Vargas. High up in the tree above me were draped fairy lights. A banana-coloured
plastic ribbon was tied round the trunk in a bow. Further on a Carnaval
costume had been left casually on top of a wall. It had pointed shoulders
and pink and silver tinsel braid as an epaulette.

Carnaval musicians and traffic policewomen are almost the only people
in Rio to wear jackets. I passed several traffic policewomen. They wore
green and gold suits with a braid over the shoulder. They were all beautiful
mulatas, 17 or 18 years old.

Bananas are my business

Carmen Miranda

 

COCO (coconut)

 

At night the beach kiosks look from afar as though they have plastic
footballs on the side slung up in nets. Come closer and you see they’re
coconuts. The kiosk man cuts a cross-shaped hole in the top with a machete,
with apparent danger to his fingers, so that I can suck the milk out with
a straw. The waves break on the beach as regular as a lace edging. Coconut
milk is refreshing and not too sweet, similar to li chee juice.

The young man at the next table has two gold earrings in his left ear.
His girlfriend is plaiting his hair. Apart from the rasta plaits he looks
rather like Romário, who escaped from the Rio slums by playing football
with supernatural skill.

On the floodlit beach little boys play, with a goal mouth drawn in the
sand. A kick sends the football high into the sky, and as it descends it
seems to rest for a moment between the horns of the moon, white as hope
or coconut milk.

 

GOIABA (guava)

 

Botafogo vs. Fluminense, two local teams. Botafogo: Black and white
stripes. Fluminense: three colours, the prominent one a dusty red, like
guava juice. Maracanã stadium, capacity 200,000. Maracanã
stadium, blessed by God, illuminated by General Electric. Paulo Roberto,
the hypnotically graceful Fluminense number 2, charms the ball, dodging
four zebras simultaneously to bring it to the goal mouth, but I am watching
the crowd, who are dancing with kites, flags, balloons, fireworks, horns,
drums, who yell and sing Botafogo fogo fogo! Olê Olá! It’s
a dance, it’s a party, it’s religion.

In Rio, as in Liverpool, football isn’t a matter of life and death,
it’s more serious than that: but in Liverpool it’s because football is
desperately, grimly important, whereas in Rio it’s because life and death
are not to be taken seriously, they’re only syncopations of the samba.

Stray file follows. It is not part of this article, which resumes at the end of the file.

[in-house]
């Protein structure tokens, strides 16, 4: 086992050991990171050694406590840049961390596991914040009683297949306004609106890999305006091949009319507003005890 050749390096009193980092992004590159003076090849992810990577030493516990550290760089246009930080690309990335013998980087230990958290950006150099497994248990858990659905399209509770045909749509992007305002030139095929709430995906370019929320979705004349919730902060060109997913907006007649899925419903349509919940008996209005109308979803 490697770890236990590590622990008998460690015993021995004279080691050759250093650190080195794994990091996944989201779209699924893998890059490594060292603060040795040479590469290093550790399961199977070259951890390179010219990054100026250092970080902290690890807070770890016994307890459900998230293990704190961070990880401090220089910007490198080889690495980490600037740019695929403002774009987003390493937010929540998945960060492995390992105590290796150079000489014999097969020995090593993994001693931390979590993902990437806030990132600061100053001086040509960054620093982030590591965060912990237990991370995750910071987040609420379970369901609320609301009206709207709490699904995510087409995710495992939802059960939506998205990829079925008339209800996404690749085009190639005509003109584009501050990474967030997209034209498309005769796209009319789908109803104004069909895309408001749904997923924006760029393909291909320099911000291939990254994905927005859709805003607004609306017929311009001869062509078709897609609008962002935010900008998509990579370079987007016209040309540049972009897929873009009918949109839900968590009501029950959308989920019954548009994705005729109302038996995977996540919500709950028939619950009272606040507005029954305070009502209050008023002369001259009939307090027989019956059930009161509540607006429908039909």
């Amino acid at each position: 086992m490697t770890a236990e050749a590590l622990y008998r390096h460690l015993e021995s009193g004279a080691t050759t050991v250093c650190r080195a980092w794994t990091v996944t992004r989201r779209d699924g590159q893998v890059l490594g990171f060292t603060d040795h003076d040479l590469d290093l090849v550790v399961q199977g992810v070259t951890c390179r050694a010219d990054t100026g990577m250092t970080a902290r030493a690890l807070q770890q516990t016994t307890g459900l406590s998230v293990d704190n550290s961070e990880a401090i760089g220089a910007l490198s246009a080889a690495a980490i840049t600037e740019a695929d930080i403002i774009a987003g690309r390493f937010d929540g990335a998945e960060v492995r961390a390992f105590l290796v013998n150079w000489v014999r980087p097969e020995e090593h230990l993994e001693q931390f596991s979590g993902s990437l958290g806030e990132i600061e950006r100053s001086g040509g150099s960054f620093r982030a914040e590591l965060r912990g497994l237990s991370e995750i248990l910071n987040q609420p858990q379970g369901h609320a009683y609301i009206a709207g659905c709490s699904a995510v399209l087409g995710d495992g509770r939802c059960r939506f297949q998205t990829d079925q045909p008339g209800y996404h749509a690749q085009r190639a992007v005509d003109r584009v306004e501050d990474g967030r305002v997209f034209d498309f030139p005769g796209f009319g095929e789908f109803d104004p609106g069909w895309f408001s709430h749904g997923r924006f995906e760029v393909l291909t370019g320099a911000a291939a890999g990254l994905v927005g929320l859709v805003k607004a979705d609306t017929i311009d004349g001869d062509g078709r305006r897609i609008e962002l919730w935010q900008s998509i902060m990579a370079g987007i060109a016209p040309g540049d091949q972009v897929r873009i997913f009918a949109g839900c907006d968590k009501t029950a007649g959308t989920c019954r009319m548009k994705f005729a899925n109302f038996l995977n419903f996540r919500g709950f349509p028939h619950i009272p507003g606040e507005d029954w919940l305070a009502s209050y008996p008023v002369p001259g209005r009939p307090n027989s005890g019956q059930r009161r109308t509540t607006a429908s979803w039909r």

Samba drums are the battery of Rio. They beat everywhere, continuously,
generating energy for the city. At Maracanã they beat fortissimo.
The reserves limbering up do a samba step. Fluuuuuuuuminense! Fogo,
fogo! Goooooooooooooooooooooooooooooooooooooooooooooooooooooooooooooooooooal!

The match ends 1-1. Rio is the winner. The guava-coloured flags fold
again and the fans surge out, still drumming.

In Macunaíma by Mário de Andrade, three brothers
annoy each other by magically creating two bugs and a leather ball and
throwing them at each other:

It was thus that Maanape introduced the coffee bug, Jigue the cotton
boll weevil and Macunaíma the football; three of the main pests
in the country today.

 

LARANJA (orange)

 

At the Hotel Caesar Park, whose feijoada is famous, they told
me that the secret of a good feijoada is the orange. Here’s the
recipe:

Feijoada Caesar Park (serves 20)

4lb 4oz black beans
2lb 2oz dried beef

1lb 1oz salt-cured pork
1lb 1oz bacon
1 lb 1 oz smoked sausage
6 pieces of dried sausage
1 piece smoked beef tongue
2 of each: pig’s ear, tail and trotter

Method: Place beans and salted meats in separate bowls and cover
with water. Leave for 24 hours changing water every 6 hours. Put all ingredients
into a cooking pan and cover with water. Add half an orange, 3 bay leaves,
1 chopped onion, and pepper.

Cook everything over a low heat and gradually withdraw meats as they
get cooked, to prevent them from getting too soft. If you need to add water,
always use boiling water.

In a separate pan, heat 2 tbsp. soybean oil and fry 6 cloves of garlic,
and 2 chopped onions. Pour it into the beans and mix well. Separate a small
portion of beans and crush it with a wooden spoon in order to make the
sauce a little thicker.

Serve with: White rice, fried manioc flour, kale cut into thin
strips and fried in oil and garlic, oranges, and hot peppers.

“No,” said my Brazilian friend André, “The secret
of a good feijoada is that it must have two pig’s ears, one left
and one right. They use every part of the pig except the squeal, said my
father. The band started a number using the cuíca, a high-pitched
Carnaval instrument, rhymes with squeaker. So that’s what they use the
squeal for.

Feijoada is the national dish of Brazil, and has notable physiopsychological
effects: every time I finish eating a feijoada I feel an enormous
benevolence, I feel happy and generous and lackadaisical. Perhaps the reason
Brazilians are so likeable is simply the feijoada? I also feel like